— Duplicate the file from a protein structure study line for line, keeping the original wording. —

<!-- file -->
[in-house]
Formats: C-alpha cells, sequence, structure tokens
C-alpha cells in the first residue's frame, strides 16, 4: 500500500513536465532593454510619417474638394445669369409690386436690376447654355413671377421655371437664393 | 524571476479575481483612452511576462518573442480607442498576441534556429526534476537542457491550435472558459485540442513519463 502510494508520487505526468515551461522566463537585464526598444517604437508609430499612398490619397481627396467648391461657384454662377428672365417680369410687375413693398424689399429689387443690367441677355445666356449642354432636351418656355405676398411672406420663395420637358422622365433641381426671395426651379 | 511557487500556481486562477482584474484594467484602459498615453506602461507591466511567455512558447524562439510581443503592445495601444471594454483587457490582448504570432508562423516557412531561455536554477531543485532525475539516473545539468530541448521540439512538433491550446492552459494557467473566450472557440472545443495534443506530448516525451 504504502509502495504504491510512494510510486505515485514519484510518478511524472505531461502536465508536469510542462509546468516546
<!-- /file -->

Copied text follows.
[in-house]
Formats: C-alpha cells, sequence, structure tokens
C-alpha cells in the first residue's frame, strides 16, 4: 500500500513536465532593454510619417474638394445669369409690386436690376447654355413671377421655371437664393 | 524571476479575481483612452511576462518573442480607442498576441534556429526534476537542457491550435472558459485540442513519463 502510494508520487505526468515551461522566463537585464526598444517604437508609430499612398490619397481627396467648391461657384454662377428672365417680369410687375413693398424689399429689387443690367441677355445666356449642354432636351418656355405676398411672406420663395420637358422622365433641381426671395426651379 | 511557487500556481486562477482584474484594467484602459498615453506602461507591466511567455512558447524562439510581443503592445495601444471594454483587457490582448504570432508562423516557412531561455536554477531543485532525475539516473545539468530541448521540439512538433491550446492552459494557467473566450472557440472545443495534443506530448516525451 504504502509502495504504491510512494510510486505515485514519484510518478511524472505531461502536465508536469510542462509546468516546